Deification of man in Christianity — 1 — What is deification? / On deification

by Marcelle Bartolo-Abela

Note: As a public service for the people, poorly catechized Catholics, and those who may just want to know more about the subject topic, herewith are going to be presented the chapters of the small book Deification of Man in Christianity.

The first two chapters can be found below.


Deification is the attaining of likeness to God and union with Him so far as is possible (Dionysus the Aeropagite, EH 1.3, PG 3.376A).
God, you see, wants to make you a god, not by nature, of course, like the One whom He begot but by His gift and by adoption (Augustine of Hippo, Serm. 166.4).

Deification can be defined as “God’s perfect and full penetration of man” (Staniloae, 2002, p. 362). The deification or divinization of man is not “an identification with God; it is only an assimilation, a very eminent restoration of the original divine likeness . . . [whereby one] participates by grace in the perfections that God possesses by nature . . . The Spirit transforms the soul to the image of the Logos, the natural Son of God, thus making the Christian an adoptive child of God. Affecting, it seems, the very essence of the soul, this mysterious conformation is not of a moral nature only but of a physical nature; it is a veritable partaking of the divine nature and of the divine life” (Gross, 1938/2002, p. 272).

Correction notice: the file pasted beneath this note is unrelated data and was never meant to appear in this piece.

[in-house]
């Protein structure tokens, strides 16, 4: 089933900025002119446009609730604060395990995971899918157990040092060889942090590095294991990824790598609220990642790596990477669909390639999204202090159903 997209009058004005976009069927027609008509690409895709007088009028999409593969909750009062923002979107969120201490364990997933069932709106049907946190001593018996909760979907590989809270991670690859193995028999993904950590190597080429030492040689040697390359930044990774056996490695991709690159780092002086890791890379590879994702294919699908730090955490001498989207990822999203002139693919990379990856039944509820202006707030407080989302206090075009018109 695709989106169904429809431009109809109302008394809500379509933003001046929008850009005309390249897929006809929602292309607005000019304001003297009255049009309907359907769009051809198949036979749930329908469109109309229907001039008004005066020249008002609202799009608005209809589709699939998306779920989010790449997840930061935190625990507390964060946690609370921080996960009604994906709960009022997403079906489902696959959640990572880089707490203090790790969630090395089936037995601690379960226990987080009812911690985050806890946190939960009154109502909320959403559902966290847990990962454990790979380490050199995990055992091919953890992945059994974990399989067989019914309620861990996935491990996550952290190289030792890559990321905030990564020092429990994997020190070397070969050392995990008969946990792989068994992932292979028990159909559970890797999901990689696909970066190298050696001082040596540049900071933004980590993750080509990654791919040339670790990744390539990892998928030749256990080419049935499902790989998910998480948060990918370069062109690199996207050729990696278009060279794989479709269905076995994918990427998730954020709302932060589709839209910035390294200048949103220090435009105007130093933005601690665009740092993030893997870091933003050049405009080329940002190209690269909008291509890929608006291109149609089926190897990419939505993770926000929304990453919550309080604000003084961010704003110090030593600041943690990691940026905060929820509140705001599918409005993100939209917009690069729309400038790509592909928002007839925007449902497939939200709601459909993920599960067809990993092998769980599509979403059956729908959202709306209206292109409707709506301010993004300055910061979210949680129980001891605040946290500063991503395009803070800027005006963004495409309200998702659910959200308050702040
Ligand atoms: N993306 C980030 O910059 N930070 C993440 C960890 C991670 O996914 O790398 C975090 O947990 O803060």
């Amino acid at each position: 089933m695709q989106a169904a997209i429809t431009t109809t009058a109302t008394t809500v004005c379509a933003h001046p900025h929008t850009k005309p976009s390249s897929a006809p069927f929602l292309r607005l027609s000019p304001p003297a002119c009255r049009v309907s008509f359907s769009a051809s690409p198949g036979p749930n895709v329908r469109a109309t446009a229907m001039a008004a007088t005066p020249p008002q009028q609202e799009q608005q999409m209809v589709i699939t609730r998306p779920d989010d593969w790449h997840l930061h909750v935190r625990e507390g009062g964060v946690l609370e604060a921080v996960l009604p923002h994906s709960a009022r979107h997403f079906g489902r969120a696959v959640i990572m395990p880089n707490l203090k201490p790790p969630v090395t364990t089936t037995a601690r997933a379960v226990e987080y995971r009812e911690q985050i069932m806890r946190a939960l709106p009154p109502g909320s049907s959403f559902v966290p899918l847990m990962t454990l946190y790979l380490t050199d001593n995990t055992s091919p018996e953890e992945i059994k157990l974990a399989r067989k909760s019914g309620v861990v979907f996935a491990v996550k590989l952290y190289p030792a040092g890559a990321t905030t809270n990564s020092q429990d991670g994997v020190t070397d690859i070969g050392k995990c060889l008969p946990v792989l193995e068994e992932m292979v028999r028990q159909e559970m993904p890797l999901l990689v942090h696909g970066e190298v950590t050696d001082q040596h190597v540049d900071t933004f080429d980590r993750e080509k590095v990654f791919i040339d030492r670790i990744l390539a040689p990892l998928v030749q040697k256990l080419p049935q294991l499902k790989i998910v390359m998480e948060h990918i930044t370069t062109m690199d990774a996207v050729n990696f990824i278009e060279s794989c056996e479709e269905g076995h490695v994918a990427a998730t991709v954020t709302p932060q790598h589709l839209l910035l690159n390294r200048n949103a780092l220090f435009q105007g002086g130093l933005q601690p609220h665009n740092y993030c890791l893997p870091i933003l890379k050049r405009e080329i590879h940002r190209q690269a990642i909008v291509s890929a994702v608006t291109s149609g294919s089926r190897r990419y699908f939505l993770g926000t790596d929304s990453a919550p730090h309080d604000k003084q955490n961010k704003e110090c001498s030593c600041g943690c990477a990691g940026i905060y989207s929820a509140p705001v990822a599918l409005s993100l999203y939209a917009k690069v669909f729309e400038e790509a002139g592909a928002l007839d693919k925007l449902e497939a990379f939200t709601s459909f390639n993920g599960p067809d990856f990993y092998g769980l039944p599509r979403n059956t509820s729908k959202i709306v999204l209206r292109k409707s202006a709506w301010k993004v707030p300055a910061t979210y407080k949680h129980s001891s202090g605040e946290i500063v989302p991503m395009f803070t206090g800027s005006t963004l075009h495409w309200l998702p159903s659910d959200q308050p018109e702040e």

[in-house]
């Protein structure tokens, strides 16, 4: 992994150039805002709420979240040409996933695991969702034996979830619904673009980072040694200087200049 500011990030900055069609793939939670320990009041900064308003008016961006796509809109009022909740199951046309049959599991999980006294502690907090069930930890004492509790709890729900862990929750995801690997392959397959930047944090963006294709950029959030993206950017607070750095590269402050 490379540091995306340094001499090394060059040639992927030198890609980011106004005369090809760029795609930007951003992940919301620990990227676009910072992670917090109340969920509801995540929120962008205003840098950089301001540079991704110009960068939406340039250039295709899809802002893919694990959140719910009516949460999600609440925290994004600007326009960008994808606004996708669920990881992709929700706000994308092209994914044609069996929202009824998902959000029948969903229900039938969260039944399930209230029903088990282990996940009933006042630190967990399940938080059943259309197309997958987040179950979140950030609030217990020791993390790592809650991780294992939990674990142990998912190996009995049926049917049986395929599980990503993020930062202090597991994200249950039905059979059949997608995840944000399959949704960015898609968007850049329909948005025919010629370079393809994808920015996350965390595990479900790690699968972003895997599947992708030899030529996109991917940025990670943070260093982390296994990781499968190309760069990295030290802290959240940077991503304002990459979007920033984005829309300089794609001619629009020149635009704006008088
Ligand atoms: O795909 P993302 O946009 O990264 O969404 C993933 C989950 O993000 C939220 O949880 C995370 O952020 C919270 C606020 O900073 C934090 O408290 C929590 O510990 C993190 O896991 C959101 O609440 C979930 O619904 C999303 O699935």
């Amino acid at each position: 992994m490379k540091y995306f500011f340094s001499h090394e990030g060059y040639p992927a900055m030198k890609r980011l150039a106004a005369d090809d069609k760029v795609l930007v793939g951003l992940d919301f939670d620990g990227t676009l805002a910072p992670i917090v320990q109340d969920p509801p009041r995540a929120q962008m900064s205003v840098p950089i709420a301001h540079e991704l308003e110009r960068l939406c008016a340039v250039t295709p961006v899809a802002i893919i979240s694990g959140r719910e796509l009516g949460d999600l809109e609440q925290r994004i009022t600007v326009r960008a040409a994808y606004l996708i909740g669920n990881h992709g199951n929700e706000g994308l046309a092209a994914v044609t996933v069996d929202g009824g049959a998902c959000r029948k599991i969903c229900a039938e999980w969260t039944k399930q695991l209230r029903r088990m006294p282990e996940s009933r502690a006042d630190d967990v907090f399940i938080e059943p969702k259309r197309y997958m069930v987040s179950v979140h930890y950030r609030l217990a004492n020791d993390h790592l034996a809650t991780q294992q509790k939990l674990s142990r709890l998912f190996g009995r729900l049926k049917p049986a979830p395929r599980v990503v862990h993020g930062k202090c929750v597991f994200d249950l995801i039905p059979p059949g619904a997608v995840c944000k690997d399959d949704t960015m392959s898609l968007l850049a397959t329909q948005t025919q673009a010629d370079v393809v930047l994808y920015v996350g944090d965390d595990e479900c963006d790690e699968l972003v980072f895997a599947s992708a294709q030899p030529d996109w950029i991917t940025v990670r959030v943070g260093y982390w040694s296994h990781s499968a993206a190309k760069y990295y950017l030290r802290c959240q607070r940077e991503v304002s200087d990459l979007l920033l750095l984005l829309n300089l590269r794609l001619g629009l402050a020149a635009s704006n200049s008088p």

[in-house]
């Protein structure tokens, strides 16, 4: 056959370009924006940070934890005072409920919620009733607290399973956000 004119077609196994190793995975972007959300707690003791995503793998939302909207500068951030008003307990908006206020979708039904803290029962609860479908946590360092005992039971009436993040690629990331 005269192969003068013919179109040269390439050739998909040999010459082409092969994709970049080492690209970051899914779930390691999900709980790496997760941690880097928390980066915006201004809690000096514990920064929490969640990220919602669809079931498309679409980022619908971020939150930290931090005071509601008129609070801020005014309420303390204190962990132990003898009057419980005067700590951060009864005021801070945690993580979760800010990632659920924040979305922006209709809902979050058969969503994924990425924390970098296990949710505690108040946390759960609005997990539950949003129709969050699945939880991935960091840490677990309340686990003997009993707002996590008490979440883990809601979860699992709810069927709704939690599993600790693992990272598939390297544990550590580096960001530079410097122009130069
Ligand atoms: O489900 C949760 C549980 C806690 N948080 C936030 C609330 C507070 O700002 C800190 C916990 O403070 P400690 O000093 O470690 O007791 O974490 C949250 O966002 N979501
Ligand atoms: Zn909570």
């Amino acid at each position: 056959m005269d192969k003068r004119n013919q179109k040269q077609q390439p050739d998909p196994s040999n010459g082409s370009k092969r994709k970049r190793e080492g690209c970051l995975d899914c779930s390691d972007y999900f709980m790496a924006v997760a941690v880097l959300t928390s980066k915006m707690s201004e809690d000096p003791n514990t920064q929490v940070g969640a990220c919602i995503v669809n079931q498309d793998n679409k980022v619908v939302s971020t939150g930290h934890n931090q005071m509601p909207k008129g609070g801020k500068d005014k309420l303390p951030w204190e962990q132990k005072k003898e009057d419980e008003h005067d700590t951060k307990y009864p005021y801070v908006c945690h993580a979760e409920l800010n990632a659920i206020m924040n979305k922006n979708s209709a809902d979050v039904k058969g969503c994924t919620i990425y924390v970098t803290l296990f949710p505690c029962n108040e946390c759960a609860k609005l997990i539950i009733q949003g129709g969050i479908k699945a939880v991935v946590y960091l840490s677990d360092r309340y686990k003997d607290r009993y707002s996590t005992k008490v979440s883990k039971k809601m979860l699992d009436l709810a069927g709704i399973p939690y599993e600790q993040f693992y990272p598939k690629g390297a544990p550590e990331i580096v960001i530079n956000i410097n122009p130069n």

Deification is the “enhypostatic and direct illumination of which has no beginning but appears in those worthy as something exceeding their comprehension. It is indeed a mystical union with God beyond intellect and reason, in the age when creatures will no longer know corruption. Thanks to this union, the saints, observing the light of the hidden and more-than-ineffable glory, become themselves able to receive the blessed purity in company with celestial powers. Deification is also the invocation of the great God and Father, the symbol of the authentic and real adoption, according to the gift and grace of the Holy Spirit, thanks to the bestowal of which grace the saints become and will remain the sons of God” (Maximus the Confessor, Ad Th. 61, PG 90, 636C; Schol. 16, PG 90, 644C). Maximus (Chapt, 2.88) added that “The soul becomes god and rests from all its mental and physical works by participation in divine grace; at the same time all the natural operations of the body rest with it. They are deified along with the soul in proportion to its participation in the deification, to the extent that then only God will be visible, through the soul as well as through the body; the natural attributes are conquered by the overabundance of glory.”